DevOps for Web Development: Continuous Integration with Jenkins 2.0


What is continuous integration? In simple words, CI is a software engineering practice where each check-in made by a developer is verified by either of the following:

  • Pull mechanism: Executing an automated build at a scheduled time
  • Push mechanism: Executing an automated build when changes are saved in the repository

This step is followed by executing a unit test against the latest changes available in the source code repository.

The main benefit of continuous integration is quick feedback based on the result of build execution. If it is successful, all is well; else, assign responsibility to the developer whose commit has broken the build, notify all stakeholders, and fix the issue.

So why is CI needed? Because it makes things simple and helps us identify bugs or errors in the code at a very early stage of development, when it is relatively easy to fix them. Just imagine if the same scenario takes place after a long duration and there are too many dependencies and complexities we need to manage. In the early stages, it is far easier to cure and fix issues; consider health issues as an analogy, and things will be clearer in this context.

Continuous integration is a development practice that requires developers to integrate code into a shared repository several times a day. Each check-in is then verified by an automated build, allowing teams to detect problems early.

CI is a significant part and in fact a base for the release-management strategy of any organization that wants to develop a DevOps culture.

Installing Jenkins

Jenkins provides us with multiple ways to install it for all types of users. We can install it on at least the following operating systems:

  • Ubuntu/Debian
  • Windows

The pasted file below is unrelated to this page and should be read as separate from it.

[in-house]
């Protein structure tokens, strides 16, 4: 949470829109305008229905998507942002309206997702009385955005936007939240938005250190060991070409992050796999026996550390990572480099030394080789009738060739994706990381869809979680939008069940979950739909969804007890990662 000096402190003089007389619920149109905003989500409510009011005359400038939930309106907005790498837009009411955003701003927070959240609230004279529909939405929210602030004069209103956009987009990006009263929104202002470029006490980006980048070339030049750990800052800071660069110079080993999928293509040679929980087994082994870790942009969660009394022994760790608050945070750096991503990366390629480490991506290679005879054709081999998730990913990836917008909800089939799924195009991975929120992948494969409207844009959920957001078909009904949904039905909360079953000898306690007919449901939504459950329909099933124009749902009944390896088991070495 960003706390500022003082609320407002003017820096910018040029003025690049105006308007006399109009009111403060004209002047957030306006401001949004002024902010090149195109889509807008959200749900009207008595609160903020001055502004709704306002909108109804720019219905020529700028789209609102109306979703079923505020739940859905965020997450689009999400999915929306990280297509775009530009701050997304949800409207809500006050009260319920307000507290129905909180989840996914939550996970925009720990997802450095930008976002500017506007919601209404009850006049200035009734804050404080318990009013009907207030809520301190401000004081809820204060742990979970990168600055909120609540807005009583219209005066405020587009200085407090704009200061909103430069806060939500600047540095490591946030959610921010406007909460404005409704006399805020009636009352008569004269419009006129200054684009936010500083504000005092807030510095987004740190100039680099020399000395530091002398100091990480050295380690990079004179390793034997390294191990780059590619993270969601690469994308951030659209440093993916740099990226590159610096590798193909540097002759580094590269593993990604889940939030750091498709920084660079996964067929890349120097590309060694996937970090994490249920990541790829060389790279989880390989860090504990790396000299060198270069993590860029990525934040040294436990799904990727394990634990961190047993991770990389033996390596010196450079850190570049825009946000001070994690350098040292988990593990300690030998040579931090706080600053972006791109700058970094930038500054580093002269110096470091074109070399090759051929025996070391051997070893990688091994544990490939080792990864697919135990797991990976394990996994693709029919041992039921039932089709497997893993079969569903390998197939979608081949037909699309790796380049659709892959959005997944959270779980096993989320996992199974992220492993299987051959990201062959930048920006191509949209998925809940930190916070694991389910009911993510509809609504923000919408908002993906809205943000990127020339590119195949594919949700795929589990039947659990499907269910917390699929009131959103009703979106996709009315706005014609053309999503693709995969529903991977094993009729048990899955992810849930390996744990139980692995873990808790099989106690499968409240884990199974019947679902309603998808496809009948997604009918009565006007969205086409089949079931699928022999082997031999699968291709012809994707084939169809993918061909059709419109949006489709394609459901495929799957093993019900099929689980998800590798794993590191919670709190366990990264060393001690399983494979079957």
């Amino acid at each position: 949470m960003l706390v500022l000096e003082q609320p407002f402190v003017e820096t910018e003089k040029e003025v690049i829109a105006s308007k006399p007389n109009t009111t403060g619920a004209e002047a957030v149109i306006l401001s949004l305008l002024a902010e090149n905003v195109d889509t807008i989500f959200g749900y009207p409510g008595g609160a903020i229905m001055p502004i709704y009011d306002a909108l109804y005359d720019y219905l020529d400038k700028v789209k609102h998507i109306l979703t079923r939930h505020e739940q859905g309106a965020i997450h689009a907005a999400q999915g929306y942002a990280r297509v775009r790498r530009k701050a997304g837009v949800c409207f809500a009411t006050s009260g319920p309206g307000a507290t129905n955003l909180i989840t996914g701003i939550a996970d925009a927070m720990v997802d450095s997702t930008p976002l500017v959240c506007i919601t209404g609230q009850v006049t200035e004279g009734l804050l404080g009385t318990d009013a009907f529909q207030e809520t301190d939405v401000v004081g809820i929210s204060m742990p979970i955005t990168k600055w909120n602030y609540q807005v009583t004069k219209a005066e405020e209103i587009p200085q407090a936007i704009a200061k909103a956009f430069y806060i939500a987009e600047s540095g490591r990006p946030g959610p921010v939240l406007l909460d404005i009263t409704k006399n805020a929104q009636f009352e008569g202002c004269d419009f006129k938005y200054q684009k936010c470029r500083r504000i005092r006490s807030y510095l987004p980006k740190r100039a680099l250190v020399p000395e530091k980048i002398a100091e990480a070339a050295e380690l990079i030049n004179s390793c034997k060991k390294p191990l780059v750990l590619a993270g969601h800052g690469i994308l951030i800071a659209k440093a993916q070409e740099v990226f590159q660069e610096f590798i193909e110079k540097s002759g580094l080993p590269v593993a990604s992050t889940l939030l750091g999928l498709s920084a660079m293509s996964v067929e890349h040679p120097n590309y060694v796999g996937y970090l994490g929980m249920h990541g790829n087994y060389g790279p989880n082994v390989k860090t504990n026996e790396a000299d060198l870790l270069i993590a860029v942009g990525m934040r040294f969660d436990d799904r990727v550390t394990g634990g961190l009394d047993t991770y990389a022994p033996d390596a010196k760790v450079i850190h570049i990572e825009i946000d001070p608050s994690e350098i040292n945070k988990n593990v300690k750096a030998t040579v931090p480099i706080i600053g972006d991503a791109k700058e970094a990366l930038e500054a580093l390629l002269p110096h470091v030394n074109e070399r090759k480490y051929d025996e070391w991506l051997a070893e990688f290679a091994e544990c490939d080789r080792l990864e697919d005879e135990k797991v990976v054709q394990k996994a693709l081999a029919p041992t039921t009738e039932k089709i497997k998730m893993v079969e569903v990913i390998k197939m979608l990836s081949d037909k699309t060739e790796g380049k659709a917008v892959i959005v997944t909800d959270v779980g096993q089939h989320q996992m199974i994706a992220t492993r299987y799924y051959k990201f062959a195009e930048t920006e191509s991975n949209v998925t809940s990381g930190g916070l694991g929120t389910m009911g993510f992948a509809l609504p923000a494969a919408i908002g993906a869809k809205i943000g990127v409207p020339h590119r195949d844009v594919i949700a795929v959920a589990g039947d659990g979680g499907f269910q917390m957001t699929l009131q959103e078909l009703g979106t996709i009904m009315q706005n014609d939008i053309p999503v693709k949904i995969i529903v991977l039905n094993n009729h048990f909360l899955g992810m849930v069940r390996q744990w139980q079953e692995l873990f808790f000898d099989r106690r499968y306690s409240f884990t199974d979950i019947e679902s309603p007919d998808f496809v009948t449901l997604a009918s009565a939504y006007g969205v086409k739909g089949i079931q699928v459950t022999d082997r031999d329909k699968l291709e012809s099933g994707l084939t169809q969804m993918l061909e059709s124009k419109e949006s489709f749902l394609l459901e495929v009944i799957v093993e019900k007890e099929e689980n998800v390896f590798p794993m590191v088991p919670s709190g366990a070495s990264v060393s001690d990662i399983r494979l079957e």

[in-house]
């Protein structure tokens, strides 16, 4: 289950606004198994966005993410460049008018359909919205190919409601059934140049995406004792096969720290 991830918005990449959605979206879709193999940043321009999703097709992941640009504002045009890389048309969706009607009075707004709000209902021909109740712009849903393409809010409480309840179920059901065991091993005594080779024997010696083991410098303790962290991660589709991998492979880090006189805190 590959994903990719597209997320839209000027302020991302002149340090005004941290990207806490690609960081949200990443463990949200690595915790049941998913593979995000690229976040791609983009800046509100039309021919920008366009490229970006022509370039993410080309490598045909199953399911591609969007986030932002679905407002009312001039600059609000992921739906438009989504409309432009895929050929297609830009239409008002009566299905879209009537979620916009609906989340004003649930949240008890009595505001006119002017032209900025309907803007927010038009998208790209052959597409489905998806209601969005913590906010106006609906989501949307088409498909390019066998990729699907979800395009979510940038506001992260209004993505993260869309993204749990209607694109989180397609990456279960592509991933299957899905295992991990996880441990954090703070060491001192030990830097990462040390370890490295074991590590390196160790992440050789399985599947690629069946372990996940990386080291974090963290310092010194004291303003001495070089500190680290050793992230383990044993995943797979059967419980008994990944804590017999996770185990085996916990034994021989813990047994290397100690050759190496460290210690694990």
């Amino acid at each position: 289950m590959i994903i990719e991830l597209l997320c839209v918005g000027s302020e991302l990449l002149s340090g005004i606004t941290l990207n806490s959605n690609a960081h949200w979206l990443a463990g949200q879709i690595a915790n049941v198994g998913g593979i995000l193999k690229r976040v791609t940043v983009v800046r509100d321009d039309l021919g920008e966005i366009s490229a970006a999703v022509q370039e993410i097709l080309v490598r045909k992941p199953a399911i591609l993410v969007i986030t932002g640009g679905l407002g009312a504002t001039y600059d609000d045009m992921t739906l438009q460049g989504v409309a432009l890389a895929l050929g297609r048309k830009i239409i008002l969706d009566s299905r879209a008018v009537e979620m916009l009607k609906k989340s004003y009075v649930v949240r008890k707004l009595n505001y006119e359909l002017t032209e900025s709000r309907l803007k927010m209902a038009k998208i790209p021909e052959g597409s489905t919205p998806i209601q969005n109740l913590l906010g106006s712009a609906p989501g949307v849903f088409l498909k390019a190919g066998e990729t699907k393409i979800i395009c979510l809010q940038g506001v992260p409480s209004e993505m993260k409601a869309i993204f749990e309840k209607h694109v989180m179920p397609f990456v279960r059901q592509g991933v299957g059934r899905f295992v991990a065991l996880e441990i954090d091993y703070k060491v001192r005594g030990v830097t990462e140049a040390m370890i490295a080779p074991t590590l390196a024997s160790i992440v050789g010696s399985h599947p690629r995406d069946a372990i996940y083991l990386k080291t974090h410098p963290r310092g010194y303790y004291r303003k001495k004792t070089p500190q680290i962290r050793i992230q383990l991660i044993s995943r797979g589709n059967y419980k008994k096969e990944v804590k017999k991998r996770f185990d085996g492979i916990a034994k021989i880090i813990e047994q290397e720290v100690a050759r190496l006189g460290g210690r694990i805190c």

• Mac OS X
  • OpenBSD
  • FreeBSD
  • openSUSE
  • Gentoo
  • CentOS/Fedora/Red Hat

One of the easiest options I recommend is to use a WAR file. A WAR file can be used with or without a container or web application server. Having Java is a must before we try to use a WAR file for Jenkins, which can be done as follows:

  1. Download thewar file from https://jenkins.io/.
  2. Open command prompt in Windows or a terminal in Linux, go to the directory where the war file is stored, and execute the following command:

java – jar jenkins.war

  1. Once Jenkins is fully up and running, as shown in the following screenshot, explore it in the web browser by visiting http://localhost:8080.
  2. By default, Jenkins works on port 8080. Execute the following command from the command line:

java -jar jenkins.war –httpPort=9999

  1. For HTTPS, use the following command:

java -jar jenkins.war –httpsPort=8888

  1. Once Jenkins is running, visit the Jenkins home directory. In our case, we have installed Jenkins 2 on a CentOS 6.7 virtual machine.
  2. Go to /home//.jenkins, as shown in the following screenshot. If you can’t see the .jenkins directory, make sure hidden files are visible. In CentOS, press Ctrl+H to make hidden files visible.

Jenkins 2 Dashboard

For more details get the DevOps for Web Development book.

DevOps for Web Devlopment

It is also available at:

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